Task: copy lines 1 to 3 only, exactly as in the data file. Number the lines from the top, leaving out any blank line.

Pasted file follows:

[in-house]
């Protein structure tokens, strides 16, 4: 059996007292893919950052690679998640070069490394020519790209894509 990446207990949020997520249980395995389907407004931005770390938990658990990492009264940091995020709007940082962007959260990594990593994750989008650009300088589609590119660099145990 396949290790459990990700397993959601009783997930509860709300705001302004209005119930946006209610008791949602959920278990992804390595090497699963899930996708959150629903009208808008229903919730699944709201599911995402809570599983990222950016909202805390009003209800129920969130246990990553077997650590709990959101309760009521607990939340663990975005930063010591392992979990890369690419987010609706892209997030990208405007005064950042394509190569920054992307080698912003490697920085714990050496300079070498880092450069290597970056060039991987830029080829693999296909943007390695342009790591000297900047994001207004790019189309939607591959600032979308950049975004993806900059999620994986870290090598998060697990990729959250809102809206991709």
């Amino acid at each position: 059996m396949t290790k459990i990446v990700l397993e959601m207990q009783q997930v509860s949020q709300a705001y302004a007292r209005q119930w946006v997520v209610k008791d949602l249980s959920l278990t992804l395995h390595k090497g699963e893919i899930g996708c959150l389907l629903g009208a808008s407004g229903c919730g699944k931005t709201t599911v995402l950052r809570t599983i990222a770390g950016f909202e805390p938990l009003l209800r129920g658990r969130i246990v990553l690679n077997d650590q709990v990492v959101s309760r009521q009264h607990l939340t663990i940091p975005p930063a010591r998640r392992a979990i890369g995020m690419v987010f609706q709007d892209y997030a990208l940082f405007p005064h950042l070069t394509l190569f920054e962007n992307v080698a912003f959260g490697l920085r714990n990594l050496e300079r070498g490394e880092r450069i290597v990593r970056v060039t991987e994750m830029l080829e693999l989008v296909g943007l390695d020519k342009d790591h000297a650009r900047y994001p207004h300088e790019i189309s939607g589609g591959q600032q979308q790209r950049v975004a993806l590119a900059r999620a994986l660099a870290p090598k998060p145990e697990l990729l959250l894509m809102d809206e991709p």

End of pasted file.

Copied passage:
[in-house]
């Protein structure tokens, strides 16, 4: 059996007292893919950052690679998640070069490394020519790209894509 990446207990949020997520249980395995389907407004931005770390938990658990990492009264940091995020709007940082962007959260990594990593994750989008650009300088589609590119660099145990 396949290790459990990700397993959601009783997930509860709300705001302004209005119930946006209610008791949602959920278990992804390595090497699963899930996708959150629903009208808008229903919730699944709201599911995402809570599983990222950016909202805390009003209800129920969130246990990553077997650590709990959101309760009521607990939340663990975005930063010591392992979990890369690419987010609706892209997030990208405007005064950042394509190569920054992307080698912003490697920085714990050496300079070498880092450069290597970056060039991987830029080829693999296909943007390695342009790591000297900047994001207004790019189309939607591959600032979308950049975004993806900059999620994986870290090598998060697990990729959250809102809206991709």
């Amino acid at each position: 059996m396949t290790k459990i990446v990700l397993e959601m207990q009783q997930v509860s949020q709300a705001y302004a007292r209005q119930w946006v997520v209610k008791d949602l249980s959920l278990t992804l395995h390595k090497g699963e893919i899930g996708c959150l389907l629903g009208a808008s407004g229903c919730g699944k931005t709201t599911v995402l950052r809570t599983i990222a770390g950016f909202e805390p938990l009003l209800r129920g658990r969130i246990v990553l690679n077997d650590q709990v990492v959101s309760r009521q009264h607990l939340t663990i940091p975005p930063a010591r998640r392992a979990i890369g995020m690419v987010f609706q709007d892209y997030a990208l940082f405007p005064h950042l070069t394509l190569f920054e962007n992307v080698a912003f959260g490697l920085r714990n990594l050496e300079r070498g490394e880092r450069i290597v990593r970056v060039t991987e994750m830029l080829e693999l989008v296909g943007l390695d020519k342009d790591h000297a650009r900047y994001p207004h300088e790019i189309s939607g589609g591959q600032q979308q790209r950049v975004a993806l590119a900059r999620a994986l660099a870290p090598k998060p145990e697990l990729l959250l894509m809102d809206e991709p």